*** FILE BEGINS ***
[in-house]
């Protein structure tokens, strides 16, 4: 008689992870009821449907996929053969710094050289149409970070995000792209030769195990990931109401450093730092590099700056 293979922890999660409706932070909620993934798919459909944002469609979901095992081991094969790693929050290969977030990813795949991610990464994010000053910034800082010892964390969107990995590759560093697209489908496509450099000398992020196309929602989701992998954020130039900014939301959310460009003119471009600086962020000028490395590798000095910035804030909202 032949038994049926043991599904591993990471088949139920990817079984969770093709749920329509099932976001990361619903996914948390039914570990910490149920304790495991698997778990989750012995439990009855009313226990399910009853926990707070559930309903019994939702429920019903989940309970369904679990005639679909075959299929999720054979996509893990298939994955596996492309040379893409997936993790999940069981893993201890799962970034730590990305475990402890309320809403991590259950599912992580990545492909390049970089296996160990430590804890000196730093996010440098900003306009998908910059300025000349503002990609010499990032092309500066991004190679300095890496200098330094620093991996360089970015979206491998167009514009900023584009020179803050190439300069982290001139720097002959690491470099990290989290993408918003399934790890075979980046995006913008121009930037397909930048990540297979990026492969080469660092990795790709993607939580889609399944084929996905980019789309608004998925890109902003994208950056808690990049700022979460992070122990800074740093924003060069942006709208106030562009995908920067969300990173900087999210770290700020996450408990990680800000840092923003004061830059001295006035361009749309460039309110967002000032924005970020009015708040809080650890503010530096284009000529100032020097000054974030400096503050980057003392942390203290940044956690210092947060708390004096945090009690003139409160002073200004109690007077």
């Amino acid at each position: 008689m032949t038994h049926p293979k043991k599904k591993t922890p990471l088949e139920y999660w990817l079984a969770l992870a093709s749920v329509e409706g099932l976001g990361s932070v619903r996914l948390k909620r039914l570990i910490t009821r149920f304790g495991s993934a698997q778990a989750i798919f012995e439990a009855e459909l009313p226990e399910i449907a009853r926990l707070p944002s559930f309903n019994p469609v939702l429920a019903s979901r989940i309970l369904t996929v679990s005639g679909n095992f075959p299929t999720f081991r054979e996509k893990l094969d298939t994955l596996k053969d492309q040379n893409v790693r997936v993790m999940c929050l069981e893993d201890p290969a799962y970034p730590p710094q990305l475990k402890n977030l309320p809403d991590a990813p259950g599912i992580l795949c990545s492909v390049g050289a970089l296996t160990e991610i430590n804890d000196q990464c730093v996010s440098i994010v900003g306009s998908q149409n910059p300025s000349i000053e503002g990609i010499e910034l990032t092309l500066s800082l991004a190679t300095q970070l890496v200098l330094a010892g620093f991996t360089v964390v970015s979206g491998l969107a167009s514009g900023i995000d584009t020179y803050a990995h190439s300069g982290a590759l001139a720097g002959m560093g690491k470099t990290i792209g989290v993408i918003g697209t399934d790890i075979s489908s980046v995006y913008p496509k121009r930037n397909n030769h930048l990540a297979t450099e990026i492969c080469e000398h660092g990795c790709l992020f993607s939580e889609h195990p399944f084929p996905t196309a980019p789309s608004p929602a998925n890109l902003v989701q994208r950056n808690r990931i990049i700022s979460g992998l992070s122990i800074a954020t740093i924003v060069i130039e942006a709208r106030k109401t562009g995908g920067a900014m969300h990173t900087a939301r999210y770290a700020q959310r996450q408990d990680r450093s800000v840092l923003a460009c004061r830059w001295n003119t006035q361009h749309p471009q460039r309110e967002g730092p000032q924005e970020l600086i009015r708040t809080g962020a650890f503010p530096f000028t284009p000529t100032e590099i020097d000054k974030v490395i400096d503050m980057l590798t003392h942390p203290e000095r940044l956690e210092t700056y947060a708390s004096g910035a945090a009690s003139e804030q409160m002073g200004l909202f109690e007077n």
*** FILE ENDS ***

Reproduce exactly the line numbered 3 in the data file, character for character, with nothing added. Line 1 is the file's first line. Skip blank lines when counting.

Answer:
């Amino acid at each position: 008689m032949t038994h049926p293979k043991k599904k591993t922890p990471l088949e139920y999660w990817l079984a969770l992870a093709s749920v329509e409706g099932l976001g990361s932070v619903r996914l948390k909620r039914l570990i910490t009821r149920f304790g495991s993934a698997q778990a989750i798919f012995e439990a009855e459909l009313p226990e399910i449907a009853r926990l707070p944002s559930f309903n019994p469609v939702l429920a019903s979901r989940i309970l369904t996929v679990s005639g679909n095992f075959p299929t999720f081991r054979e996509k893990l094969d298939t994955l596996k053969d492309q040379n893409v790693r997936v993790m999940c929050l069981e893993d201890p290969a799962y970034p730590p710094q990305l475990k402890n977030l309320p809403d991590a990813p259950g599912i992580l795949c990545s492909v390049g050289a970089l296996t160990e991610i430590n804890d000196q990464c730093v996010s440098i994010v900003g306009s998908q149409n910059p300025s000349i000053e503002g990609i010499e910034l990032t092309l500066s800082l991004a190679t300095q970070l890496v200098l330094a010892g620093f991996t360089v964390v970015s979206g491998l969107a167009s514009g900023i995000d584009t020179y803050a990995h190439s300069g982290a590759l001139a720097g002959m560093g690491k470099t990290i792209g989290v993408i918003g697209t399934d790890i075979s489908s980046v995006y913008p496509k121009r930037n397909n030769h930048l990540a297979t450099e990026i492969c080469e000398h660092g990795c790709l992020f993607s939580e889609h195990p399944f084929p996905t196309a980019p789309s608004p929602a998925n890109l902003v989701q994208r950056n808690r990931i990049i700022s979460g992998l992070s122990i800074a954020t740093i924003v060069i130039e942006a709208r106030k109401t562009g995908g920067a900014m969300h990173t900087a939301r999210y770290a700020q959310r996450q408990d990680r450093s800000v840092l923003a460009c004061r830059w001295n003119t006035q361009h749309p471009q460039r309110e967002g730092p000032q924005e970020l600086i009015r708040t809080g962020a650890f503010p530096f000028t284009p000529t100032e590099i020097d000054k974030v490395i400096d503050m980057l590798t003392h942390p203290e000095r940044l956690e210092t700056y947060a708390s004096g910035a945090a009690s003139e804030q409160m002073g200004l909202f109690e007077n």